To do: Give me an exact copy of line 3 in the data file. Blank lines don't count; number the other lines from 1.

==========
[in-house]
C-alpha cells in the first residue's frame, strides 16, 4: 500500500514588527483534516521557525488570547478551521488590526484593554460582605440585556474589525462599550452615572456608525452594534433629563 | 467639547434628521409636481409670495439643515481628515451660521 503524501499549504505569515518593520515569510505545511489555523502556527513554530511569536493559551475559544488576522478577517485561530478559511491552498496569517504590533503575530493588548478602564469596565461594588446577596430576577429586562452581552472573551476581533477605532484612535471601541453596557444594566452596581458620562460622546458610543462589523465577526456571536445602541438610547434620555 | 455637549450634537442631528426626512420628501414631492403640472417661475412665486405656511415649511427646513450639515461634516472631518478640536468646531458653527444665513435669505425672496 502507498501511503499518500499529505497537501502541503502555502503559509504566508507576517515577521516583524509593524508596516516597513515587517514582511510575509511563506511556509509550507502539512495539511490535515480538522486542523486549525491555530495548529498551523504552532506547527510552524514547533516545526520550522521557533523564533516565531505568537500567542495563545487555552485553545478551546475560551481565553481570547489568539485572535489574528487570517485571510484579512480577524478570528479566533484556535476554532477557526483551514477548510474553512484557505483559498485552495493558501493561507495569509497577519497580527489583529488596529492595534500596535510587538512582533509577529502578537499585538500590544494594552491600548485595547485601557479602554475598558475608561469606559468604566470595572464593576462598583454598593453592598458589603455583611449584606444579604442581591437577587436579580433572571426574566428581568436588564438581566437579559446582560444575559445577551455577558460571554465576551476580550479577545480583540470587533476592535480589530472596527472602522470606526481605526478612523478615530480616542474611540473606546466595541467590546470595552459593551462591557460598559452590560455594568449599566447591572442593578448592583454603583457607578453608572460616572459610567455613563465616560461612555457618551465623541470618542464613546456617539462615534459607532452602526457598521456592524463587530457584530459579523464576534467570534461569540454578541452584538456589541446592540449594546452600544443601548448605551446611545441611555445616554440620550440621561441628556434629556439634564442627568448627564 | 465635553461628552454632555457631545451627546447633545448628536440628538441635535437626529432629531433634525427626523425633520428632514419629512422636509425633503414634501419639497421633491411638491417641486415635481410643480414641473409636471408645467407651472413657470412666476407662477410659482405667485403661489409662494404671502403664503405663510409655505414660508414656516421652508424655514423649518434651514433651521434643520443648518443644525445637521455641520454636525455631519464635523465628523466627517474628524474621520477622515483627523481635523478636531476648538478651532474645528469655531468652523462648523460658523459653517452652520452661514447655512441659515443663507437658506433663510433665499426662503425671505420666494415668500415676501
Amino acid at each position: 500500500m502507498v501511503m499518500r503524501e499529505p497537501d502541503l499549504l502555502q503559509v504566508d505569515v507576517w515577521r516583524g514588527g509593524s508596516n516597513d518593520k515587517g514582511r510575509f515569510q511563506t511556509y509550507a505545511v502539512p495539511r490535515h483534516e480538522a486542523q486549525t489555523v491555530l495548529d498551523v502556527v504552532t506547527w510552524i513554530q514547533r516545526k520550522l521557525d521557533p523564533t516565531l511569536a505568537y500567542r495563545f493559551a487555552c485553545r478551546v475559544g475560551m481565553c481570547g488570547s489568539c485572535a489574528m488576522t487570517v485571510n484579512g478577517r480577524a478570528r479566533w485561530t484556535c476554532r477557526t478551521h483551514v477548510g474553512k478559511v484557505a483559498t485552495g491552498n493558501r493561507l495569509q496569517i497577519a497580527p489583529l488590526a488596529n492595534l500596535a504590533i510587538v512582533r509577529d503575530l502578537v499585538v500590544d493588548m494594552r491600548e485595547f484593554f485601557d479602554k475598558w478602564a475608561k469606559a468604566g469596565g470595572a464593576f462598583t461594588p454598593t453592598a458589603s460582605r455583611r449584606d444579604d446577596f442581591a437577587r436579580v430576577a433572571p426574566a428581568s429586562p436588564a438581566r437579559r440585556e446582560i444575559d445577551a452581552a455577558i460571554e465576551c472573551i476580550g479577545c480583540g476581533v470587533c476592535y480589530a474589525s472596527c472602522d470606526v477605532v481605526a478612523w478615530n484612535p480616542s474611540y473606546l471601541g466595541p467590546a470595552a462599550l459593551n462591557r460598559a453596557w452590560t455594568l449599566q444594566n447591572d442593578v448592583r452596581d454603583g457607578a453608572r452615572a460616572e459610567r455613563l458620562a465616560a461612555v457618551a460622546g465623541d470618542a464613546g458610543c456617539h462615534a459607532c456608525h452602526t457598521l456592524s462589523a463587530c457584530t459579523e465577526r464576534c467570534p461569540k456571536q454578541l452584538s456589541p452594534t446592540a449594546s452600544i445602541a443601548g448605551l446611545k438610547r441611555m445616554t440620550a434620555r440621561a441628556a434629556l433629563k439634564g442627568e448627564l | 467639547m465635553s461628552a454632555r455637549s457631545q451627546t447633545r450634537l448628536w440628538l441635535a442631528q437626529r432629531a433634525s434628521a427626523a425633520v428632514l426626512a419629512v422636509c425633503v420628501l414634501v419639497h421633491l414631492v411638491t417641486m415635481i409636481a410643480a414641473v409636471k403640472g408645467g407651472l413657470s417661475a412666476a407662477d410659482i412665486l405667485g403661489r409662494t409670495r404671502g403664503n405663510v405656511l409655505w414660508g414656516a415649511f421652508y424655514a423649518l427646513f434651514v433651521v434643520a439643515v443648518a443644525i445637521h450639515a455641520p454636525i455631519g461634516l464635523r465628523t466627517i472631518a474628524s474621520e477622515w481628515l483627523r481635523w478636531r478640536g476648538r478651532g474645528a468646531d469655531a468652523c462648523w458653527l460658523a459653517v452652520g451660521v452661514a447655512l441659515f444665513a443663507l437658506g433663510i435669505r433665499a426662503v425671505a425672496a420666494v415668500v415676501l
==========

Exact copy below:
Amino acid at each position: 500500500m502507498v501511503m499518500r503524501e499529505p497537501d502541503l499549504l502555502q503559509v504566508d505569515v507576517w515577521r516583524g514588527g509593524s508596516n516597513d518593520k515587517g514582511r510575509f515569510q511563506t511556509y509550507a505545511v502539512p495539511r490535515h483534516e480538522a486542523q486549525t489555523v491555530l495548529d498551523v502556527v504552532t506547527w510552524i513554530q514547533r516545526k520550522l521557525d521557533p523564533t516565531l511569536a505568537y500567542r495563545f493559551a487555552c485553545r478551546v475559544g475560551m481565553c481570547g488570547s489568539c485572535a489574528m488576522t487570517v485571510n484579512g478577517r480577524a478570528r479566533w485561530t484556535c476554532r477557526t478551521h483551514v477548510g474553512k478559511v484557505a483559498t485552495g491552498n493558501r493561507l495569509q496569517i497577519a497580527p489583529l488590526a488596529n492595534l500596535a504590533i510587538v512582533r509577529d503575530l502578537v499585538v500590544d493588548m494594552r491600548e485595547f484593554f485601557d479602554k475598558w478602564a475608561k469606559a468604566g469596565g470595572a464593576f462598583t461594588p454598593t453592598a458589603s460582605r455583611r449584606d444579604d446577596f442581591a437577587r436579580v430576577a433572571p426574566a428581568s429586562p436588564a438581566r437579559r440585556e446582560i444575559d445577551a452581552a455577558i460571554e465576551c472573551i476580550g479577545c480583540g476581533v470587533c476592535y480589530a474589525s472596527c472602522d470606526v477605532v481605526a478612523w478615530n484612535p480616542s474611540y473606546l471601541g466595541p467590546a470595552a462599550l459593551n462591557r460598559a453596557w452590560t455594568l449599566q444594566n447591572d442593578v448592583r452596581d454603583g457607578a453608572r452615572a460616572e459610567r455613563l458620562a465616560a461612555v457618551a460622546g465623541d470618542a464613546g458610543c456617539h462615534a459607532c456608525h452602526t457598521l456592524s462589523a463587530c457584530t459579523e465577526r464576534c467570534p461569540k456571536q454578541l452584538s456589541p452594534t446592540a449594546s452600544i445602541a443601548g448605551l446611545k438610547r441611555m445616554t440620550a434620555r440621561a441628556a434629556l433629563k439634564g442627568e448627564l | 467639547m465635553s461628552a454632555r455637549s457631545q451627546t447633545r450634537l448628536w440628538l441635535a442631528q437626529r432629531a433634525s434628521a427626523a425633520v428632514l426626512a419629512v422636509c425633503v420628501l414634501v419639497h421633491l414631492v411638491t417641486m415635481i409636481a410643480a414641473v409636471k403640472g408645467g407651472l413657470s417661475a412666476a407662477d410659482i412665486l405667485g403661489r409662494t409670495r404671502g403664503n405663510v405656511l409655505w414660508g414656516a415649511f421652508y424655514a423649518l427646513f434651514v433651521v434643520a439643515v443648518a443644525i445637521h450639515a455641520p454636525i455631519g461634516l464635523r465628523t466627517i472631518a474628524s474621520e477622515w481628515l483627523r481635523w478636531r478640536g476648538r478651532g474645528a468646531d469655531a468652523c462648523w458653527l460658523a459653517v452652520g451660521v452661514a447655512l441659515f444665513a443663507l437658506g433663510i435669505r433665499a426662503v425671505a425672496a420666494v415668500v415676501l